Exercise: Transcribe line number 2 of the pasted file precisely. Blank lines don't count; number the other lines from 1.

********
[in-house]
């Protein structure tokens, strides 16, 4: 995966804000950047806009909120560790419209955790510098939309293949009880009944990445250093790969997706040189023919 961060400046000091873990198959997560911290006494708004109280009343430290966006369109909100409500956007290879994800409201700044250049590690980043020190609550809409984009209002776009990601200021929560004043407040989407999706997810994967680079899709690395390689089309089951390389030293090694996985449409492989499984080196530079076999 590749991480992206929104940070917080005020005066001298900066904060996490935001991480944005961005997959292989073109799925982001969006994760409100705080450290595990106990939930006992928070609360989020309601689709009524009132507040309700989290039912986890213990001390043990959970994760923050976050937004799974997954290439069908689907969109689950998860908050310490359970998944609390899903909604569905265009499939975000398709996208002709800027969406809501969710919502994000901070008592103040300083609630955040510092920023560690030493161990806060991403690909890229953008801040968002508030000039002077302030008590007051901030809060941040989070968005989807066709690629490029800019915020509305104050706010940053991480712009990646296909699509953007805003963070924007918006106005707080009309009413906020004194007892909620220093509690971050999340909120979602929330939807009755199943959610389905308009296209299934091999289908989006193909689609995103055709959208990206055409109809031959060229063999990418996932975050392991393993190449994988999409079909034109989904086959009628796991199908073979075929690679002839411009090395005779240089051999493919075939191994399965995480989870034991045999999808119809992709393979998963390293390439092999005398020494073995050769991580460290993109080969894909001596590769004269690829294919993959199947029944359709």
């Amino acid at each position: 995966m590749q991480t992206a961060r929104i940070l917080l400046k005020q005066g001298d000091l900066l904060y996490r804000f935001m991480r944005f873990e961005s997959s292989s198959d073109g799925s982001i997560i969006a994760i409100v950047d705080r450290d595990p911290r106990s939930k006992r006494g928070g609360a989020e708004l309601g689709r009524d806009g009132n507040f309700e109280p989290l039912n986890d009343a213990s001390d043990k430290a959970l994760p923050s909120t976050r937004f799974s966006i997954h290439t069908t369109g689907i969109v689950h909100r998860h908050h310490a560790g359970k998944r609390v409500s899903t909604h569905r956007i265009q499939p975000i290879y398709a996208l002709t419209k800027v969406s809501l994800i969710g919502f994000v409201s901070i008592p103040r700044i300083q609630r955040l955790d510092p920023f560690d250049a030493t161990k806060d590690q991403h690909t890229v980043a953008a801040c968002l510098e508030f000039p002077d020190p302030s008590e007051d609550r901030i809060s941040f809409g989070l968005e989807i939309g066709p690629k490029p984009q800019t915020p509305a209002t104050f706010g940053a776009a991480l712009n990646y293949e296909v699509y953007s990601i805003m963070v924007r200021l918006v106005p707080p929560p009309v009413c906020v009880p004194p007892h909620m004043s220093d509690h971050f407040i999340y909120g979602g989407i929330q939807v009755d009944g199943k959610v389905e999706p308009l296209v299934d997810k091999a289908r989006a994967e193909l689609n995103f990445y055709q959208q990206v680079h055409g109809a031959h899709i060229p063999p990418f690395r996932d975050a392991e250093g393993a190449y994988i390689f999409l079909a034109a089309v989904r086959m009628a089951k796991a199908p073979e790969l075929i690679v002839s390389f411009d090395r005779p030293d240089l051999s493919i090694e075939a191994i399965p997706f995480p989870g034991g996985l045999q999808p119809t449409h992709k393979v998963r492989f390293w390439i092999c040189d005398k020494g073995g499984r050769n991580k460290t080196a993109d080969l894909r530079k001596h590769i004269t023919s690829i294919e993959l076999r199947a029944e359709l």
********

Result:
């Protein structure tokens, strides 16, 4: 995966804000950047806009909120560790419209955790510098939309293949009880009944990445250093790969997706040189023919 961060400046000091873990198959997560911290006494708004109280009343430290966006369109909100409500956007290879994800409201700044250049590690980043020190609550809409984009209002776009990601200021929560004043407040989407999706997810994967680079899709690395390689089309089951390389030293090694996985449409492989499984080196530079076999 590749991480992206929104940070917080005020005066001298900066904060996490935001991480944005961005997959292989073109799925982001969006994760409100705080450290595990106990939930006992928070609360989020309601689709009524009132507040309700989290039912986890213990001390043990959970994760923050976050937004799974997954290439069908689907969109689950998860908050310490359970998944609390899903909604569905265009499939975000398709996208002709800027969406809501969710919502994000901070008592103040300083609630955040510092920023560690030493161990806060991403690909890229953008801040968002508030000039002077302030008590007051901030809060941040989070968005989807066709690629490029800019915020509305104050706010940053991480712009990646296909699509953007805003963070924007918006106005707080009309009413906020004194007892909620220093509690971050999340909120979602929330939807009755199943959610389905308009296209299934091999289908989006193909689609995103055709959208990206055409109809031959060229063999990418996932975050392991393993190449994988999409079909034109989904086959009628796991199908073979075929690679002839411009090395005779240089051999493919075939191994399965995480989870034991045999999808119809992709393979998963390293390439092999005398020494073995050769991580460290993109080969894909001596590769004269690829294919993959199947029944359709």